The National  Memo Logo

Smart. Sharp. Funny. Fearless.

Monday, December 09, 2019 {{ new Date().getDay() }}

President Roosevelt’s legacy of public works programs offers insight into the importance of increased government spending to create jobs and restore the economy.

It’s good to hear more economists talking about the foolishness of austerity in Europe and the United States. Some, including Joe Stiglitz and Paul Krugman, have been saying it for a long time, but the chorus has gotten louder recently. Still, I have yet to hear anyone put the argument in terms simple enough for the average citizen (including the average Republican not too tied in ideological knots) to understand. I’d therefore like to take a shot.

To reignite the economy, we need more people to buy things. For that to happen, we need to keep people in their present jobs, re-employ people who have lost jobs, and employ those just entering the job market. Once people are buying things, those who make the goods and services being bought will have reason to invest, hiring new workers and buying new machines that make things. They have no reason to invest now; there is no likely return on their investment.

Republicans have things backwards. They assume that investors will invest if we give them more money. But they already have lots of money. Why assume that giving them more will change their behavior? They’re not stupid (at least most of them aren’t). What they need is a prospect of profit.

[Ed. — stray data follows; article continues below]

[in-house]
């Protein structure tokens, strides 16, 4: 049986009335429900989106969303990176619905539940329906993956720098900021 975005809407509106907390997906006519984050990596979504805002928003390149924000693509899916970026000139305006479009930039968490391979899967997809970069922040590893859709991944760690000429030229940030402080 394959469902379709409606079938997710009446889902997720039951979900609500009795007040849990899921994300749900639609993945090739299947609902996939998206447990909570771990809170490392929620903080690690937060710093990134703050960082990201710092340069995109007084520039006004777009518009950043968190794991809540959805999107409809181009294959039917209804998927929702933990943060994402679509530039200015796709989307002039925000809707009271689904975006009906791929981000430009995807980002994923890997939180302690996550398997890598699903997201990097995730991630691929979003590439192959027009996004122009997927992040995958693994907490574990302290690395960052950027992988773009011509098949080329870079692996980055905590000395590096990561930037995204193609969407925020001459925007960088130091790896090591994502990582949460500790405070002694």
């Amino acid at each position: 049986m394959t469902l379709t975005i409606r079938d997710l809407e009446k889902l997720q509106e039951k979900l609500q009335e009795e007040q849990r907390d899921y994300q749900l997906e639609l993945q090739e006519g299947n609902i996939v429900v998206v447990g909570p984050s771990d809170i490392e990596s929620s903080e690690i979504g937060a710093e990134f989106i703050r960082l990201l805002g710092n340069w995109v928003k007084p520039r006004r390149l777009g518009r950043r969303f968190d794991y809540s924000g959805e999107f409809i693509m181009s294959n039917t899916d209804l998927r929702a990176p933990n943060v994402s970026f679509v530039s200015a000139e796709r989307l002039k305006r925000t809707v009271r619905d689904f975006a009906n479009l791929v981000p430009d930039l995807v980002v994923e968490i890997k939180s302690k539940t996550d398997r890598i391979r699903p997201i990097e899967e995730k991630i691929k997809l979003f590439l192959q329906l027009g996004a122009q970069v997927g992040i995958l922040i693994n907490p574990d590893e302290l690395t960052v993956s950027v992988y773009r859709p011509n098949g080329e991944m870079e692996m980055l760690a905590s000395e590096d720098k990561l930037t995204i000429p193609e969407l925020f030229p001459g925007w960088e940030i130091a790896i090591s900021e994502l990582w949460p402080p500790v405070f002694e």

Tax breaks aren’t any incentive. What good are lower taxes on income that you don’t have? What’s the point of hiring another worker if he or she will have nothing to do? Fewer regulations are equally irrelevant. This is why “uncertainty” and “confidence” (the claim that investors won’t invest because they are uncertain what their taxes might be in the future or what new regulations they may face) are smokescreens.

What do you suppose investors would do if there were customers pouring through their doors? If goods and services were in demand and inventory was disappearing? They would not say, “No, I don’t think I’ll take advantage of this. I’ll forgo making a profit now because I don’t know what my taxes and regulations will be next year.”  More likely, the response would be, “Wow, we can sell more widgets now; let’s crank up production!”

In the language of economists, this is a demand-side problem, not a supply-side problem. Republicans have been looking at the world through supply-side lenses for over 30 years and can’t see the total economy. They are blind to common sense.

So how do we get people to buy things? We can save good middle class jobs by aiding states so they can stop laying off teachers, police officers, firefighters, and other public workers. We can create new jobs with large infrastructure projects. There are so many things on the landscape in need of repair or replacement that it shouldn’t be hard to employ or re-employ millions of people. In 1933, the Civil Works Administration (CWA) put 4 million people to work in two months.

But good heavens, this will cost money! Yes, it will drive the deficit to new heights, and deficits are worth worrying about. But a stagnant economy will not reduce deficits. Putting people out of work through an austerity campaign only decreases revenues and cripples our ability to deal with deficits. A robust economy will handle the problem much more quickly. Restarting the economy will be expensive, but we need to spend the money. If your house is on fire, you don’t tell the fire department, “Don’t use too much water, I want enough for my morning shower.”